Kinnikinnick (kemús)

Kinnikinnick is a ground trailing evergreen shrub with small, shiny, spoon shaped leaves, pinkish white flowers, and bright red berries. Kinnikinnik has traditionally been used as a tobacco like substance.

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Description
Latin Name Arctostaphylos uva-ursi
Type Shrub
Description Kinnikinnick is a ground trailing evergreen shrub with small, shiny, spoon shaped leaves, pinkish white flowers, and bright red berries. Kinnikinnik has traditionally been used as a tobacco like substance.
Height and Spread Up to 20 cm Can spread several meters.
Bloom Colour Small urn shaped pinkish white flowers.
Bloom Months March/April
Foliage Colour Dark green and shiny above, paler below.
Seed Months After flowers, maturing in late summer and staying on the plant into winter.
Light and Water Full sun or mostly sunny. Generally grows in dry areas.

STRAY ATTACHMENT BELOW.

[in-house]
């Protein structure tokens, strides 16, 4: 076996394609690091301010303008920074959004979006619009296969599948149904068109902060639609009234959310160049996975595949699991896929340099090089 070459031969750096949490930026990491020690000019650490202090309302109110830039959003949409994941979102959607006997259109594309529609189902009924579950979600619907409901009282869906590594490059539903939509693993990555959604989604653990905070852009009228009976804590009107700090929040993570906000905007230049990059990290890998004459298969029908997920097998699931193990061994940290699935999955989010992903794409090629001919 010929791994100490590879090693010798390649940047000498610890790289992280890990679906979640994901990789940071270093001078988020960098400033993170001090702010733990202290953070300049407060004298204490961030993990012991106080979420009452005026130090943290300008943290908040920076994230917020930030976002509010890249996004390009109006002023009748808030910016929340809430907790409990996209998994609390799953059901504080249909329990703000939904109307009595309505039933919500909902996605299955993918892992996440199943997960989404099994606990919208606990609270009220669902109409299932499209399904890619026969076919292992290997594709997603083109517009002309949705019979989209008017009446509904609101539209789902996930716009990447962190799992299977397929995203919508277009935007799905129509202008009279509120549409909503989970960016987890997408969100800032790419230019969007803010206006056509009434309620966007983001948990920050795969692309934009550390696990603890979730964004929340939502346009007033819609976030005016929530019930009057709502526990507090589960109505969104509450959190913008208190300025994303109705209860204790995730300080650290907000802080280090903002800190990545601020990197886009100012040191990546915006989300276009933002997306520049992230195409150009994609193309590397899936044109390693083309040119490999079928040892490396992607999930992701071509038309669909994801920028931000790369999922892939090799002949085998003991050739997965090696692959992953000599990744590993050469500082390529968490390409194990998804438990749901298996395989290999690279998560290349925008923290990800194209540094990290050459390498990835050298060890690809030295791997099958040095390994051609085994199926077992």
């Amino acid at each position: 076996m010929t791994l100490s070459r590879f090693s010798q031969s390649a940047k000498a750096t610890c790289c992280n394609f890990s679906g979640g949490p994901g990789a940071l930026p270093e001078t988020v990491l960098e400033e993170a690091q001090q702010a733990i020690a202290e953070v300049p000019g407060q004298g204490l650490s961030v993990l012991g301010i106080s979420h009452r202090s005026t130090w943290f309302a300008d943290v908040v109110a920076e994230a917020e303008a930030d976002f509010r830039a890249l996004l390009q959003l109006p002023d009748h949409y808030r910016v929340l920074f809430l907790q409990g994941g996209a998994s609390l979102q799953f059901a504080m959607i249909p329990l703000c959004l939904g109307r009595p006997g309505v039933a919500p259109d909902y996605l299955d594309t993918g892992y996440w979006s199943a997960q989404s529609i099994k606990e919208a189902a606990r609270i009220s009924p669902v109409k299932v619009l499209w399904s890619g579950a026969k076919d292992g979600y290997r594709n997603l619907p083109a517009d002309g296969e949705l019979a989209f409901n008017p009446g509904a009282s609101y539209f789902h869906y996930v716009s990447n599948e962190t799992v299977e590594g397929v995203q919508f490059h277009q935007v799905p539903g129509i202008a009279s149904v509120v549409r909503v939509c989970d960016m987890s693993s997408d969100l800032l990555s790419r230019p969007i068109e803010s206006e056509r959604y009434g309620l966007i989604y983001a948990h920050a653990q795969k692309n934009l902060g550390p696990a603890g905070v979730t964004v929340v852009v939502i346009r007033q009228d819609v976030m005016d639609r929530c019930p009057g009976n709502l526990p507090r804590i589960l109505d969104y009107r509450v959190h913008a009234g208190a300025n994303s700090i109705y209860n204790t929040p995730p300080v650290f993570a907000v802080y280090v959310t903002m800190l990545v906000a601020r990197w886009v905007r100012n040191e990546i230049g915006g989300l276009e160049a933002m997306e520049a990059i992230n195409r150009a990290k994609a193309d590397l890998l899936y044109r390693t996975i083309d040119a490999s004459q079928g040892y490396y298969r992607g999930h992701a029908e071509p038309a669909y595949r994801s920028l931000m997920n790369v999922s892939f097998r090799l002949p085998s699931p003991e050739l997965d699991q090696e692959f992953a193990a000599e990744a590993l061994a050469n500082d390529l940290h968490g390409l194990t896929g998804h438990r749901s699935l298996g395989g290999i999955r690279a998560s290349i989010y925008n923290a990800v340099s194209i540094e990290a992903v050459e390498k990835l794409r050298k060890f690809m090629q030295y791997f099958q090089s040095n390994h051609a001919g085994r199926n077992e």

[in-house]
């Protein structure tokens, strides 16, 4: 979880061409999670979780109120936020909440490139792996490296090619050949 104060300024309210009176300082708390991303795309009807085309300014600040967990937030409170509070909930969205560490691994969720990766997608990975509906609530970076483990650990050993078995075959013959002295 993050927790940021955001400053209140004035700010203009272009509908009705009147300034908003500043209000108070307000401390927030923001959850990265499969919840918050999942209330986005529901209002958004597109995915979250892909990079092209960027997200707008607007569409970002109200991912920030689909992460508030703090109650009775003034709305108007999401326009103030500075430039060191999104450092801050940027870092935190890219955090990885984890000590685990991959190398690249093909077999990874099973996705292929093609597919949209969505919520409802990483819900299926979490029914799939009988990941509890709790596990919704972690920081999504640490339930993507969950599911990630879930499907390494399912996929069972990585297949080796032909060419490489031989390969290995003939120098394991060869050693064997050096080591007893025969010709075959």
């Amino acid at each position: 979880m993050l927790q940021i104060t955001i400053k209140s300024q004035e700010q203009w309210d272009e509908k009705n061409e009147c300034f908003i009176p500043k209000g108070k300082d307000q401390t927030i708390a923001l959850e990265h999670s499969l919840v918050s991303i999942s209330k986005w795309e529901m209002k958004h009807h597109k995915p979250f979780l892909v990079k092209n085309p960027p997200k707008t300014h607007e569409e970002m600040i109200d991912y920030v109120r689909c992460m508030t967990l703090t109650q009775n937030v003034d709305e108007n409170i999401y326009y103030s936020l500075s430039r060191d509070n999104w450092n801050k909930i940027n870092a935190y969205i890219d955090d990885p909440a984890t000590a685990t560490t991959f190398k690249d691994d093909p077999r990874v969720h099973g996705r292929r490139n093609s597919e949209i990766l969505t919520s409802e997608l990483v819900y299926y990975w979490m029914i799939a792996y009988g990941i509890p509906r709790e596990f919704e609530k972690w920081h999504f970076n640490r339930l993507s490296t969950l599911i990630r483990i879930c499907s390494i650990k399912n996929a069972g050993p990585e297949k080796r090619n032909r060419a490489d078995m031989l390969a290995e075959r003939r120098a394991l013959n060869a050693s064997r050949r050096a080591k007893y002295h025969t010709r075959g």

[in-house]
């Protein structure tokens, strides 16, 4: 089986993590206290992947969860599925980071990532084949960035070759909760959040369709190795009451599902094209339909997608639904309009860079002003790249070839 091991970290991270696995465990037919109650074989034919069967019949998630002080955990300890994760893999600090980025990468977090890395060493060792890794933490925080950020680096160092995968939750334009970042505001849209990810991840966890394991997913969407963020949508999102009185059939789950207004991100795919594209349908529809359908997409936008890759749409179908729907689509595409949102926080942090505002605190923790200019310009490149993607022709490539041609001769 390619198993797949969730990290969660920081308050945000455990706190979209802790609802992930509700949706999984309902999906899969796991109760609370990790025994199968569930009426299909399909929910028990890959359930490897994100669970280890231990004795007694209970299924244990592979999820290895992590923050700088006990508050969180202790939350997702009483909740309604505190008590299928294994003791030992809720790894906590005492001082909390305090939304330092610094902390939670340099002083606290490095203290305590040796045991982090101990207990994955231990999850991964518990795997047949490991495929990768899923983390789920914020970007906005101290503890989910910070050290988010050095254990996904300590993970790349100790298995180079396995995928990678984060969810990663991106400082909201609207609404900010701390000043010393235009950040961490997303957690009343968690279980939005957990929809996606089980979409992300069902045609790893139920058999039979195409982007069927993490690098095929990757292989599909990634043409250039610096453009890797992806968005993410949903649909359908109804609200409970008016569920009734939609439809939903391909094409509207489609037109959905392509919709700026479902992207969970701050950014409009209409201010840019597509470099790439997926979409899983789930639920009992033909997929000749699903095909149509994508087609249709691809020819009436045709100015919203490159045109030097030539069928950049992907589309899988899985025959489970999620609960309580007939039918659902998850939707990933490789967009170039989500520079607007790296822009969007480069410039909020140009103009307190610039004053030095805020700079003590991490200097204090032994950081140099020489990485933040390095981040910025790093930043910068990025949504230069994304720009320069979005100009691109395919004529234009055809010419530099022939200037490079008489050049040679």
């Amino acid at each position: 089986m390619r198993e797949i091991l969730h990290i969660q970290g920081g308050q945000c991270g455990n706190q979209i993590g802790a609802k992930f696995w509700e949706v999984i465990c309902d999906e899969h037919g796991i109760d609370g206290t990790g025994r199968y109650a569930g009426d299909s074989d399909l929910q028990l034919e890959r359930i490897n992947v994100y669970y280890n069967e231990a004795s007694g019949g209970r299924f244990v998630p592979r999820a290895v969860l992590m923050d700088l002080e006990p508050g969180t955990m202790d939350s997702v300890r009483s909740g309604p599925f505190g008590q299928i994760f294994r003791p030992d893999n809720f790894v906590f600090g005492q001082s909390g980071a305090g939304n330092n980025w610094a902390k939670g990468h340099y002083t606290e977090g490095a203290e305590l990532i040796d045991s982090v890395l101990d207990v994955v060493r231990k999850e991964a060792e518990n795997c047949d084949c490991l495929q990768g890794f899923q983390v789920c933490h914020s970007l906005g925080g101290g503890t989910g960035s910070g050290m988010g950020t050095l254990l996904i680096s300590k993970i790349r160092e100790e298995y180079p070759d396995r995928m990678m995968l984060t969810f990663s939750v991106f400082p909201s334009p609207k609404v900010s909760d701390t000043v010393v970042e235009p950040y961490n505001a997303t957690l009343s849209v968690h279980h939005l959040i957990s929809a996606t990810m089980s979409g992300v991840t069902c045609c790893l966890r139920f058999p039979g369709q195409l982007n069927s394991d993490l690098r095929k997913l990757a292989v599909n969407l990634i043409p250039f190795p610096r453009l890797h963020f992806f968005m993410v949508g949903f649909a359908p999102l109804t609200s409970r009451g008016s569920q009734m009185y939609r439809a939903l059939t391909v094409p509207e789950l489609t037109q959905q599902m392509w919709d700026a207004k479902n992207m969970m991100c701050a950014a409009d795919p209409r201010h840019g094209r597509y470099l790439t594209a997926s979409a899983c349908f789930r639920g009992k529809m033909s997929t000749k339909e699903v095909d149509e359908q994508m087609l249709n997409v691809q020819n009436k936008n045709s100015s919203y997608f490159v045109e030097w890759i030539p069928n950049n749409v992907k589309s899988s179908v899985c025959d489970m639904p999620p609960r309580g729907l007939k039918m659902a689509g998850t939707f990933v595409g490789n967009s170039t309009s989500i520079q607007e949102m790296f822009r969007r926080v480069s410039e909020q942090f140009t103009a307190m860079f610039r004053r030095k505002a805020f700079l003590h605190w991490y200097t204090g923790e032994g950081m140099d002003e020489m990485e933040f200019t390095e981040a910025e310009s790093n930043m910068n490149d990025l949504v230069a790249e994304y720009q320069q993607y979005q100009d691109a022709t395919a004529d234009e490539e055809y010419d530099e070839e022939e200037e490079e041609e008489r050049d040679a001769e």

Ethnobotany Information Most south interior indigenous groups have a long history of smoking Kinnikinnick. The leaves were also boiled to make a tea, while the berries were sometimes used in meats and in soups.
Wildlife Uses As Kinnikinnick berries stay on the plant into winter, they provide an important food source for birds, bears, and other wildlife after other food sources have been exhausted.
Garden Uses Kinnikinnick bushes are useful for landscaping, taking up a large ground area. Their shiny leaves, flowers, and bright red berries can be quite beautiful, particularly useful in drier areas.
Facts Because of Kinnikinnick’s ability to spread over a large area with a network of roots, it is useful in helping to control erosion and stabilize banks, both on wilderness hillsides as well as intentionally in landscaping and restoration work.
Propagation Techniques Kinnikinnick is easily propagated through root cuttings.